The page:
DOJ and FTC Reinvigorating Merger Enforcement

WASHINGTON, D.C. – The U.S. Department of Justice (DOJ) Assistant Attorney General for Antitrust Jonathan Kanter and Federal Trade Commission (FTC) Chair Lina Khan today announced a review of merger guidelines. The agencies are soliciting public input on ways to update federal merger guidelines to better detect and prevent illegal, anticompetitive deals.

“This important step by Chair Khan and AAG Kanter to reinvigorate merger enforcement will strengthen the antitrust agencies’ ability to successfully challenge harmful and anticompetitive mergers by establishing a clear set of guidelines that will signal to courts a standard by which the agencies will review mergers,” said Lisa Gilbert, executive vice president of Public Citizen. “This is absolutely necessary and long overdue. The historic merger filings of last year demonstrate that the out-of-control corporate consolidation we have seen over the last decade is only increasing and the FTC and DOJ need to use every tool at their disposal to stop this crisis that is a threat to workers, consumers, small businesses, innovation, and our democracy.”

Competition is key to the success of our economy, ensuring that Americans have the freedom to choose among different suppliers and employers, the joint press release from the FTC and DOJ noted. Competition spurs businesses to improve products and services, develop new ones, and reduce prices. Mergers, on the other hand, can reduce choices for consumers, workers, and small businesses – leaving them increasingly dependent on dominant firms that have the power to dictate the terms of deals.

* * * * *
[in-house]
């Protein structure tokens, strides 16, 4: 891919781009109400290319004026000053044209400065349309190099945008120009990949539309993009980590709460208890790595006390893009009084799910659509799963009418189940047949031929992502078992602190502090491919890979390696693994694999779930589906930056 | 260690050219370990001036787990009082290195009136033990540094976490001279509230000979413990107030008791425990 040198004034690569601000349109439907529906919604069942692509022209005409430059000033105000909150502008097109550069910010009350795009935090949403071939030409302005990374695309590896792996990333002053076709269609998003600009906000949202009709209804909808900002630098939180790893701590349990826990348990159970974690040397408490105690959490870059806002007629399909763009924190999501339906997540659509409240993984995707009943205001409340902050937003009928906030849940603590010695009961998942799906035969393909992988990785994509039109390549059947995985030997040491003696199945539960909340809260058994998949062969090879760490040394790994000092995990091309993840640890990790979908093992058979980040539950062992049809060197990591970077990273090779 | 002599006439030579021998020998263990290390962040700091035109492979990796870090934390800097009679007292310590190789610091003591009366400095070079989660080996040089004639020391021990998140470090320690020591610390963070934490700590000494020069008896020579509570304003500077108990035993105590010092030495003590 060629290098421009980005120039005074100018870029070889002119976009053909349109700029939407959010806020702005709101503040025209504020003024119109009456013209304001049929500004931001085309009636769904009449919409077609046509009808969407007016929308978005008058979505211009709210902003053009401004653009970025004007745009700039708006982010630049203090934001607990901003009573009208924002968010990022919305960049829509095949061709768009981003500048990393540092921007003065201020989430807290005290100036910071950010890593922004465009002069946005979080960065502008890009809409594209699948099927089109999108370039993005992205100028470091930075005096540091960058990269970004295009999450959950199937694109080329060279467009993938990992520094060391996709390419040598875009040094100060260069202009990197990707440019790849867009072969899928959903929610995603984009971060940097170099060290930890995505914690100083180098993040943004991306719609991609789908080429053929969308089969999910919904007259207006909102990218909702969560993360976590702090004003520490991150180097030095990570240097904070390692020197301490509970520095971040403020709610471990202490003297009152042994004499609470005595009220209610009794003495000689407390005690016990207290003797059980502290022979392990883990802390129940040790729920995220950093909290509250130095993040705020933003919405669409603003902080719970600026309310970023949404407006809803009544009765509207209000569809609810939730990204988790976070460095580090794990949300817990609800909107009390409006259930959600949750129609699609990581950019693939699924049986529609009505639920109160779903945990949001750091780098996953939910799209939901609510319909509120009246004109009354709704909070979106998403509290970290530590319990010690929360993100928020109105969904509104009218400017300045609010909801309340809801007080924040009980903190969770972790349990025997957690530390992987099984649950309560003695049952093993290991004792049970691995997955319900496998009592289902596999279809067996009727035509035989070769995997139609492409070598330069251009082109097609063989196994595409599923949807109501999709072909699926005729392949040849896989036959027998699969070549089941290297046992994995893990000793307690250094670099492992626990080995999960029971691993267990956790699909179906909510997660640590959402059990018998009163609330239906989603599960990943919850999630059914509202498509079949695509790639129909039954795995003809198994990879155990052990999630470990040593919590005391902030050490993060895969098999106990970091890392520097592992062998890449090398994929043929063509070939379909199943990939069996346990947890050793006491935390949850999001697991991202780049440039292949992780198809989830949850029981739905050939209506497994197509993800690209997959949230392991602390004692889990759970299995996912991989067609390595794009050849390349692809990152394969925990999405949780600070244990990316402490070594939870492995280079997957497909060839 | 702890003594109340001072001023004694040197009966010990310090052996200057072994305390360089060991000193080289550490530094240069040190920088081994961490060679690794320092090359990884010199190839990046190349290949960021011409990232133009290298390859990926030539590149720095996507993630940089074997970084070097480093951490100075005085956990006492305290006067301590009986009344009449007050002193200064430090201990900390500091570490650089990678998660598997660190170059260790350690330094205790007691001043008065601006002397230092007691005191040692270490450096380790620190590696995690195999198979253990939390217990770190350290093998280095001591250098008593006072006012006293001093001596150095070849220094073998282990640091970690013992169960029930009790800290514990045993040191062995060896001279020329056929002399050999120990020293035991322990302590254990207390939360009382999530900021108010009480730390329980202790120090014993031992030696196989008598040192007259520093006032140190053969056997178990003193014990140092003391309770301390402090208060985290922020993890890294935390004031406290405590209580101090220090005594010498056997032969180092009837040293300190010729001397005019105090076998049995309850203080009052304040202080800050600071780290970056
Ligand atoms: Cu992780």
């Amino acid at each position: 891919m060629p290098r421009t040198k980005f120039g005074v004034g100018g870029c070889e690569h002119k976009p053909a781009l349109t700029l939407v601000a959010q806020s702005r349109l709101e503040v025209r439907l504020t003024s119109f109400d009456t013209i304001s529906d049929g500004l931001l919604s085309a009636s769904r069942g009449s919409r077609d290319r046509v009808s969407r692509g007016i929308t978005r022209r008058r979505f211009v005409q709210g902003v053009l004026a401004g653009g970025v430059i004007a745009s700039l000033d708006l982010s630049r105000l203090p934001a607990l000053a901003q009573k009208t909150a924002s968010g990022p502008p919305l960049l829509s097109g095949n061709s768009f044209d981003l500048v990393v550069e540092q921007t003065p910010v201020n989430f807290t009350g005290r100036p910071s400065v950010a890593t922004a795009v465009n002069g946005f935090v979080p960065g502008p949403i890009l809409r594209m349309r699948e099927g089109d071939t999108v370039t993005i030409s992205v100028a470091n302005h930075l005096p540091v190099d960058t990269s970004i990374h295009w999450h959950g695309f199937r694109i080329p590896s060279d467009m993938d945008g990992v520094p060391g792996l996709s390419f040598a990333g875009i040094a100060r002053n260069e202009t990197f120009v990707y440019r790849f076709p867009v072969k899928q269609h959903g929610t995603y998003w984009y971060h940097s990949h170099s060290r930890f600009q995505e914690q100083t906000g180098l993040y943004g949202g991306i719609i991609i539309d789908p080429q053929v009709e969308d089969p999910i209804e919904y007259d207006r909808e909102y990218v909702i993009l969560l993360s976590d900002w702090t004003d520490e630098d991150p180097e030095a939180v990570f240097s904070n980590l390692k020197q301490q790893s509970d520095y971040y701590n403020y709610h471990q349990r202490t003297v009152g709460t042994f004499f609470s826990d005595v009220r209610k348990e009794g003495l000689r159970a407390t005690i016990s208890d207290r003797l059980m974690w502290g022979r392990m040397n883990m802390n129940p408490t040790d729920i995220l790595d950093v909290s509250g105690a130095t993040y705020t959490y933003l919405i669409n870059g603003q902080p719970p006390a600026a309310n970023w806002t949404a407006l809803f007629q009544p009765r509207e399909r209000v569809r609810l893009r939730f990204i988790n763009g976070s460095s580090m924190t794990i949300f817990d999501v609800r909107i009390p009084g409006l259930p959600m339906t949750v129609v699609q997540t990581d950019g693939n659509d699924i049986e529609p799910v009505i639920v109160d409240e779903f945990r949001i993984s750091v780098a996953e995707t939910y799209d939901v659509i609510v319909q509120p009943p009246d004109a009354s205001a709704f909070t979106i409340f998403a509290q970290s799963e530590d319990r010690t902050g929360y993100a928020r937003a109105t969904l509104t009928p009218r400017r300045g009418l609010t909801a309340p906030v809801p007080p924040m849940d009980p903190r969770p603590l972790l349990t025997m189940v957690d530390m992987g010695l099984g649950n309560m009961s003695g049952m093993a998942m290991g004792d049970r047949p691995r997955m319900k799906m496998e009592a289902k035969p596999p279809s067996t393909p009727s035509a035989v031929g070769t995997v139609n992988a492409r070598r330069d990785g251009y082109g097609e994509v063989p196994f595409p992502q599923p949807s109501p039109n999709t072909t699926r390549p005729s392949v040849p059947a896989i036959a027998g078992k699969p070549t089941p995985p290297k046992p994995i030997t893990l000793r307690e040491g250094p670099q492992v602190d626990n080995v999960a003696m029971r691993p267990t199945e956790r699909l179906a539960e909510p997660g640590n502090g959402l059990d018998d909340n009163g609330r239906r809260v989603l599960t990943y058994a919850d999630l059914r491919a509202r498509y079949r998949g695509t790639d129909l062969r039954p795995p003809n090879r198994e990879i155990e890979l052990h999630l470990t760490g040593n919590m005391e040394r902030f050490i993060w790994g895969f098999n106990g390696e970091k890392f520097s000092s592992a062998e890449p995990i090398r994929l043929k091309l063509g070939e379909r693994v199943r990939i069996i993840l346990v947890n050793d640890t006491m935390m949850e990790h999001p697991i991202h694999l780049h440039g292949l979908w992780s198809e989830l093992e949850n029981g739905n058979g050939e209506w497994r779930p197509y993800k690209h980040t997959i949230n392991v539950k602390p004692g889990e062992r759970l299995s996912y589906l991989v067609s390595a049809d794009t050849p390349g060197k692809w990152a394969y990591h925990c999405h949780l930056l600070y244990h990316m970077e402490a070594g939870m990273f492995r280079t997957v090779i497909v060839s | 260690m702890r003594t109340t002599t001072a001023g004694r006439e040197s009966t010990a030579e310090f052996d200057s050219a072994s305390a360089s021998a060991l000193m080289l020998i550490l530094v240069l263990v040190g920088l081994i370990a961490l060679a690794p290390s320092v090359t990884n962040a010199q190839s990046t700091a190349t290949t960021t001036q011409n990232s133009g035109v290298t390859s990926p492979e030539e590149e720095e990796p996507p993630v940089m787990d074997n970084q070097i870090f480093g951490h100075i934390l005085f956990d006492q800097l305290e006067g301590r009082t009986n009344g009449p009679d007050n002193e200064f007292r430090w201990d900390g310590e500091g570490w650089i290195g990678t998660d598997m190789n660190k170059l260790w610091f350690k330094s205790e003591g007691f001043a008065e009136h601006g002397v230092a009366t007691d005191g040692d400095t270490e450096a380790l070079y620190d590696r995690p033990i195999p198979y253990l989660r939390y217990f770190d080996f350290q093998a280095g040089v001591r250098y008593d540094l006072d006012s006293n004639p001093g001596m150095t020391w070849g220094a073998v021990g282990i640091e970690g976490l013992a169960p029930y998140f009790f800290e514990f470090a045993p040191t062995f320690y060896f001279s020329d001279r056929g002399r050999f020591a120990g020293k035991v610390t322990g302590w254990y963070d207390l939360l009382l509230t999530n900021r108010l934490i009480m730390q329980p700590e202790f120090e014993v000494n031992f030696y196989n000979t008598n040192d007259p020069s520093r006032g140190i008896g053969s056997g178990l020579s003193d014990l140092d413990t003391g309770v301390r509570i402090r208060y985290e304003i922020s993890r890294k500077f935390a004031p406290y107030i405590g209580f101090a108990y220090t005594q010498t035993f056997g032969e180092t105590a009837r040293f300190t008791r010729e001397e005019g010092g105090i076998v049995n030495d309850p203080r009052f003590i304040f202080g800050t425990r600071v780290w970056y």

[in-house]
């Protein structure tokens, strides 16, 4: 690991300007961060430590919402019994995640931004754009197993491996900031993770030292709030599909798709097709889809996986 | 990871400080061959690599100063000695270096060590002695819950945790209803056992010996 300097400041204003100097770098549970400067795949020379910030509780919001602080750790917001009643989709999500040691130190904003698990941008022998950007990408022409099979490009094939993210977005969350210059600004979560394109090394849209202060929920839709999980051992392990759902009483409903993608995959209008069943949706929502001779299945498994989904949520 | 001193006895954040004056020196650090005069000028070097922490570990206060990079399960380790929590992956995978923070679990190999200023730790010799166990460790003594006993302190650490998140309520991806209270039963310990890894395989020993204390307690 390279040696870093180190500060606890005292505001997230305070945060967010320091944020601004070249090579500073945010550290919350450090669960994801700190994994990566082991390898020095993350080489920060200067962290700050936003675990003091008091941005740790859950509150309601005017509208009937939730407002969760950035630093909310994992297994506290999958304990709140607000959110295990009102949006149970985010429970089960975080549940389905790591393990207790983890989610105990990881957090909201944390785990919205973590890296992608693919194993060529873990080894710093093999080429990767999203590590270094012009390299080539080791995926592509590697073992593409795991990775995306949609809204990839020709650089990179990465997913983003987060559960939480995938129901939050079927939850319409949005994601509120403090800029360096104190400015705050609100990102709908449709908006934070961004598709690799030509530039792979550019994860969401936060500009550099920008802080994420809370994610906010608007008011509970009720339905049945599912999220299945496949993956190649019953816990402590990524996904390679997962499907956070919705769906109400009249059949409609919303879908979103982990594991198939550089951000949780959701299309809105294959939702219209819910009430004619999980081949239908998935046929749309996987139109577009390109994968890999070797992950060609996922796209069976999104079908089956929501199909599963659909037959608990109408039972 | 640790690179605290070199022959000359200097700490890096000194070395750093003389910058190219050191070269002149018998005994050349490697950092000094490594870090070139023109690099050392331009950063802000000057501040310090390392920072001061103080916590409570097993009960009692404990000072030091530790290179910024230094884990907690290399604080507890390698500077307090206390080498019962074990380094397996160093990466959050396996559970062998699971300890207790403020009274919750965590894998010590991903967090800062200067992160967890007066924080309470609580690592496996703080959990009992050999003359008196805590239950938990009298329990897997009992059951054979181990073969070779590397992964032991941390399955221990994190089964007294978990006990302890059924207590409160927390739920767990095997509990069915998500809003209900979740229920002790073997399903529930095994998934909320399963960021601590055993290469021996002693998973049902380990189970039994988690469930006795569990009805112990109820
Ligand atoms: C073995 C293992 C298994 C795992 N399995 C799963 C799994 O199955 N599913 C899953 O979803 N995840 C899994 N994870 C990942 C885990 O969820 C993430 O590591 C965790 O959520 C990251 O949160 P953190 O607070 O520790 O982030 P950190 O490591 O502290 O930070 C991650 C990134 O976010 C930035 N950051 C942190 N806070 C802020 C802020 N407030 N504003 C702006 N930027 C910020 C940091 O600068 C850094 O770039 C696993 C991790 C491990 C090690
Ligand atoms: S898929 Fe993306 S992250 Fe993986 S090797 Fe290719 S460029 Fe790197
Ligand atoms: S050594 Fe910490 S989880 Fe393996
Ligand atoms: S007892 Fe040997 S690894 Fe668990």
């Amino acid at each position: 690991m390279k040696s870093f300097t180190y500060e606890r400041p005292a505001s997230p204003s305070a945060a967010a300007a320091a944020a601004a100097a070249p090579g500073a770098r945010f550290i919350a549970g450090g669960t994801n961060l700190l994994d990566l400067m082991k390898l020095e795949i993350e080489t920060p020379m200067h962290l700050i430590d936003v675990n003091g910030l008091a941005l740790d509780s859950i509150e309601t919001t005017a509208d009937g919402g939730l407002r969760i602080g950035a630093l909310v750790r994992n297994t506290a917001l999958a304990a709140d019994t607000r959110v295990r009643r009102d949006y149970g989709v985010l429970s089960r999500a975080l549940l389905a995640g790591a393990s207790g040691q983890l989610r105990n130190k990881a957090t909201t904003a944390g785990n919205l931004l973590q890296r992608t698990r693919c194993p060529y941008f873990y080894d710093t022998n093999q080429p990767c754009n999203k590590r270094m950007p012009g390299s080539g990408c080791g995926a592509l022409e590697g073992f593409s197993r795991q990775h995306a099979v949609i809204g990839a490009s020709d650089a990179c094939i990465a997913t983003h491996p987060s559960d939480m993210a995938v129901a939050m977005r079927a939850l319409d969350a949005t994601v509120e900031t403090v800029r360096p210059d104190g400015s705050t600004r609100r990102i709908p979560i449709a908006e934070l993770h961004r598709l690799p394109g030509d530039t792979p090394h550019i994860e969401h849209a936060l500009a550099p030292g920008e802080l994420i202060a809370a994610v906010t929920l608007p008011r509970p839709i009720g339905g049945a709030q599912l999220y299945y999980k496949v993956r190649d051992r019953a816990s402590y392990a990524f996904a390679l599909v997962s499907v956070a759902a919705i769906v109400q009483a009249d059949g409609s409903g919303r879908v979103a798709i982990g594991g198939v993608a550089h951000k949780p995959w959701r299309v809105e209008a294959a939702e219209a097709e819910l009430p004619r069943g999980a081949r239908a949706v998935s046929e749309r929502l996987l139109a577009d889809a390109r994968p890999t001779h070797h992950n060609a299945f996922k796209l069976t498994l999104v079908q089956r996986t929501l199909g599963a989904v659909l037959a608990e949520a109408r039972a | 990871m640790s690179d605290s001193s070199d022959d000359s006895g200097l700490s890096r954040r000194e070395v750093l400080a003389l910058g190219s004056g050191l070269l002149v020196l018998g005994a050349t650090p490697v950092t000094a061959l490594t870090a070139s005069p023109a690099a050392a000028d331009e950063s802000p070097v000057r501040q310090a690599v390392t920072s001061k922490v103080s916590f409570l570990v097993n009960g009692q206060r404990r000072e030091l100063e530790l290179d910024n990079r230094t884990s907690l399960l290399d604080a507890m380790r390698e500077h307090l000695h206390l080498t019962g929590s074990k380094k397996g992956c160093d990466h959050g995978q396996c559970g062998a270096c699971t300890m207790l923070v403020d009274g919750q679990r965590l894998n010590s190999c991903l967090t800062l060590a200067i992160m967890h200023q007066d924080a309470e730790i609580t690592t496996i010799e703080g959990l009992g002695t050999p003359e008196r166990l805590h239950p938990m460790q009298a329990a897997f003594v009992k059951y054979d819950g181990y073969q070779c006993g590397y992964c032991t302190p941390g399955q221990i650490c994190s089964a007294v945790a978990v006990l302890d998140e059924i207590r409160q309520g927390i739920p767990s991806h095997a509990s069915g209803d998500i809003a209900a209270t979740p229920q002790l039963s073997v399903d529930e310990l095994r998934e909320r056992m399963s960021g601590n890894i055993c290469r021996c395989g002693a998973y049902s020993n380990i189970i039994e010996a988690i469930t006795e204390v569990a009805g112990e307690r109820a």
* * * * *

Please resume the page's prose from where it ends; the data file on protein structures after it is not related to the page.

“The merger guidelines have for decades held back enforcement by relying on false economic assumptions about the impacts of mergers and a very narrow view of what should be considered when reviewing potential mergers or acquisitions,” said Alex Harman, competition policy advocate for Public Citizen. “This update gives us the opportunity to bring merger review into the modern era. We know that most mergers do not provide the benefits promised, often hurt workers, and help to consolidate data that is used to track our every move online. By refocusing on these important issues and deemphasizing speculative impacts on markets, the new guidelines could significantly improve merger enforcement that has largely failed in recent decades.”

Comments can be submitted to regulations.gov and must be received no later than March 21.